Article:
I don't really know much about CHDK, outside of that it lets you program P&S cameras. When it comes to ISO, though, the story is rather tricky. It may be possible to program ISO down to 15 with CHDK, but it may not really do you any good. There are "real" ISO settings, and there are "artificial" ISO settings. A real ISO setting would be something like ISO 100, which is usually the base ISO for many cameras (some have a base ISO of 200). This is an analog setting, adjusting the ISO to any of the "real" native settings will usually work by changing the analog readout of the sensor.
In contrast, an artificial ISO setting is either achieved by making other "behind the scenes" changes to other settings on the camera, or by "digitally enhancing" the nearest real ISO setting. In the case of "behind the scenes" ISO, rather than actually changing the ISO when choosing, say, ISO 50, the camera may actually reduce the exposure time at ISO 100 instead. In the case of "digitally enhancing" ISO, the camera may use ISO 100 when you choose ISO 50, then apply a digital filter to the resulting image to make it appear as though it was shot at ISO 50.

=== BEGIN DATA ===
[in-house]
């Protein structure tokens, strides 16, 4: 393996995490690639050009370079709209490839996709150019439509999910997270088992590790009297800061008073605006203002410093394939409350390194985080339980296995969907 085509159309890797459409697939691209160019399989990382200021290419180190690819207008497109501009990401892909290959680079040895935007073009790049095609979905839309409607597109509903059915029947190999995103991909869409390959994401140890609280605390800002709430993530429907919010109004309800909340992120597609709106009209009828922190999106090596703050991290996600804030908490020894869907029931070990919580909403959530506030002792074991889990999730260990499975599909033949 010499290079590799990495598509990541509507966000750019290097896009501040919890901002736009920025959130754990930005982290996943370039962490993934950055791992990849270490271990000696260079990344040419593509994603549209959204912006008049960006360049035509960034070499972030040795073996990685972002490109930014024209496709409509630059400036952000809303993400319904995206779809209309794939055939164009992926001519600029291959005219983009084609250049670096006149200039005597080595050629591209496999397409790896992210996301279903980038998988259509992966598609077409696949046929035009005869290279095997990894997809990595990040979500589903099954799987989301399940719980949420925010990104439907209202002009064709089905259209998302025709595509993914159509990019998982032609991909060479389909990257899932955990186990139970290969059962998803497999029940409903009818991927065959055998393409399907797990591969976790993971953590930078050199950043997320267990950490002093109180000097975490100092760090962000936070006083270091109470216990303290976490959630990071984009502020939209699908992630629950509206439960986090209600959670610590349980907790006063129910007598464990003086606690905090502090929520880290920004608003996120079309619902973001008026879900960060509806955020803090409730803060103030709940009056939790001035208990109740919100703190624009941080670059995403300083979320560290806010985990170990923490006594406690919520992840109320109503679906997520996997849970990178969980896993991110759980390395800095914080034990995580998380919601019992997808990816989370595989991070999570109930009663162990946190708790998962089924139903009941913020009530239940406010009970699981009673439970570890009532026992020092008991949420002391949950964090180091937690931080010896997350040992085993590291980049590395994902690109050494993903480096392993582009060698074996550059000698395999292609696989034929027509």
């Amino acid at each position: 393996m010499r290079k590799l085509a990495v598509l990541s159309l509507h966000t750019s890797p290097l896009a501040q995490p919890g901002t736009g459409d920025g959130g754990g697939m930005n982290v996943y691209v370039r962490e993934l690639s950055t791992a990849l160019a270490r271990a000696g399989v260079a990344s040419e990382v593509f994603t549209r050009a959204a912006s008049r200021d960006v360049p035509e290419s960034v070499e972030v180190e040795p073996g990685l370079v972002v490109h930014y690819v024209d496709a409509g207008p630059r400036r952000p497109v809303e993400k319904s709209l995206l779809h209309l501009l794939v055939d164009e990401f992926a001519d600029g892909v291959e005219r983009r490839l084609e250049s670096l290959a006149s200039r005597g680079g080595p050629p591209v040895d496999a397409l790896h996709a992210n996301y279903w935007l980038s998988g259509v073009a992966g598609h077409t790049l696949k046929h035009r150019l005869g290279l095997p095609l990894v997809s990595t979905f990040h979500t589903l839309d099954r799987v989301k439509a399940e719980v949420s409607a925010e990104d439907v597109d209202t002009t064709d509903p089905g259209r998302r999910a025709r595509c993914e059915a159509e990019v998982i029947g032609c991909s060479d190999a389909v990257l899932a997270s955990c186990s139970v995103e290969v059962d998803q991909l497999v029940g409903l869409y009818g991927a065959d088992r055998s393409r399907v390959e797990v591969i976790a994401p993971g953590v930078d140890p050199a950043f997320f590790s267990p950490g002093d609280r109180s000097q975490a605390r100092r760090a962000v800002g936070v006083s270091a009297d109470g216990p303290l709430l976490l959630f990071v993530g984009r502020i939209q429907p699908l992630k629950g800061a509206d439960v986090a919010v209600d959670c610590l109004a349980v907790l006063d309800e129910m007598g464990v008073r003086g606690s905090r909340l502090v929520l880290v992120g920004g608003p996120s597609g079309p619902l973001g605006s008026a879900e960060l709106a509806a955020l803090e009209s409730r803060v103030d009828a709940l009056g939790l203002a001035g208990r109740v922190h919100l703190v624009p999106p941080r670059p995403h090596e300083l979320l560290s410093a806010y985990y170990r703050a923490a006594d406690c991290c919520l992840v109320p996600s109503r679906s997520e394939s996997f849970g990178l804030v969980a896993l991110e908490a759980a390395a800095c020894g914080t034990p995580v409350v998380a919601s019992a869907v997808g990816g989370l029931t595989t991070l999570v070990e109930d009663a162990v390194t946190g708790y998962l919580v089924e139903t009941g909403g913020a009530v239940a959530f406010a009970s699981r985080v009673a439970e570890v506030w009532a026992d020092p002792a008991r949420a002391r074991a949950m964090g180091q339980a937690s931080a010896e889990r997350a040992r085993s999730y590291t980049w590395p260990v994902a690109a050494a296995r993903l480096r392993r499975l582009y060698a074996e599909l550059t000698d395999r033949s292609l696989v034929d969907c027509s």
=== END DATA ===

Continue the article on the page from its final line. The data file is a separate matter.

Generally speaking, using artificial ISO settings is undesirable. You generally don't really know what is going on behind the scenes, and if the camera is changing settings to make it appear as though you are really using ISO 50, it may adversely affect your image, preventing you from capturing the scene you really wanted to capture. Most of the time, it is best to use "real" ISO settings that change the analog readout from the sensor. If you need to lengthen your exposure times beyond what the native base ISO setting allows (usually ISO 100, sometimes ISO 200), then filtration is usually the best option.